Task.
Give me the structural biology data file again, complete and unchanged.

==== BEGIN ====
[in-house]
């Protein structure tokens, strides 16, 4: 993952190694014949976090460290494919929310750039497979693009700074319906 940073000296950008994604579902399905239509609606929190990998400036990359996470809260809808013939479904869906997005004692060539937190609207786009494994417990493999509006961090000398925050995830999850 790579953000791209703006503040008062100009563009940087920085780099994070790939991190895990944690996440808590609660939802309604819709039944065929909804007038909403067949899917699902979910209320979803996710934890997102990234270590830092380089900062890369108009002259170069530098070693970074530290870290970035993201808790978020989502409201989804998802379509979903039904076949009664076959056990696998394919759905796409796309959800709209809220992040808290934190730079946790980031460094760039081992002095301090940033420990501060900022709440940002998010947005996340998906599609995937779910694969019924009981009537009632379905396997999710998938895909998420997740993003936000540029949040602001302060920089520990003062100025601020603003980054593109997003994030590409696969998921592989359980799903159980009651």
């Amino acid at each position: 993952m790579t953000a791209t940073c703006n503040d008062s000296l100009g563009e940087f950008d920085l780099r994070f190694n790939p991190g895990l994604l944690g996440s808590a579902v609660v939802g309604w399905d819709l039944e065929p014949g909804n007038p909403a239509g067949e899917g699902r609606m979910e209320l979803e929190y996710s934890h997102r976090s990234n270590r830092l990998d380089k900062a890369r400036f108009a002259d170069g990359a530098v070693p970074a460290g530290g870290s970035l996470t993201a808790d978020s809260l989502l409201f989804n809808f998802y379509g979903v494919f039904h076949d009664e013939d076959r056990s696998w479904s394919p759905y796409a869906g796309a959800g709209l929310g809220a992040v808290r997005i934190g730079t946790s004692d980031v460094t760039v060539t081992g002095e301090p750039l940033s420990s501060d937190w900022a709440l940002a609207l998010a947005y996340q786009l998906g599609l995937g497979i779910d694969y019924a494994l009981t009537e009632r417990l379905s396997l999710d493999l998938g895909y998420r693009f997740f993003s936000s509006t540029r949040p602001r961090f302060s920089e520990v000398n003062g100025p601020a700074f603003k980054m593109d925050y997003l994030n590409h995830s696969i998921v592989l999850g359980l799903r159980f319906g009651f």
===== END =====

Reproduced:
[in-house]
């Protein structure tokens, strides 16, 4: 993952190694014949976090460290494919929310750039497979693009700074319906 940073000296950008994604579902399905239509609606929190990998400036990359996470809260809808013939479904869906997005004692060539937190609207786009494994417990493999509006961090000398925050995830999850 790579953000791209703006503040008062100009563009940087920085780099994070790939991190895990944690996440808590609660939802309604819709039944065929909804007038909403067949899917699902979910209320979803996710934890997102990234270590830092380089900062890369108009002259170069530098070693970074530290870290970035993201808790978020989502409201989804998802379509979903039904076949009664076959056990696998394919759905796409796309959800709209809220992040808290934190730079946790980031460094760039081992002095301090940033420990501060900022709440940002998010947005996340998906599609995937779910694969019924009981009537009632379905396997999710998938895909998420997740993003936000540029949040602001302060920089520990003062100025601020603003980054593109997003994030590409696969998921592989359980799903159980009651």
């Amino acid at each position: 993952m790579t953000a791209t940073c703006n503040d008062s000296l100009g563009e940087f950008d920085l780099r994070f190694n790939p991190g895990l994604l944690g996440s808590a579902v609660v939802g309604w399905d819709l039944e065929p014949g909804n007038p909403a239509g067949e899917g699902r609606m979910e209320l979803e929190y996710s934890h997102r976090s990234n270590r830092l990998d380089k900062a890369r400036f108009a002259d170069g990359a530098v070693p970074a460290g530290g870290s970035l996470t993201a808790d978020s809260l989502l409201f989804n809808f998802y379509g979903v494919f039904h076949d009664e013939d076959r056990s696998w479904s394919p759905y796409a869906g796309a959800g709209l929310g809220a992040v808290r997005i934190g730079t946790s004692d980031v460094t760039v060539t081992g002095e301090p750039l940033s420990s501060d937190w900022a709440l940002a609207l998010a947005y996340q786009l998906g599609l995937g497979i779910d694969y019924a494994l009981t009537e009632r417990l379905s396997l999710d493999l998938g895909y998420r693009f997740f993003s936000s509006t540029r949040p602001r961090f302060s920089e520990v000398n003062g100025p601020a700074f603003k980054m593109d925050y997003l994030n590409h995830s696969i998921v592989l999850g359980l799903r159980f319906g009651f």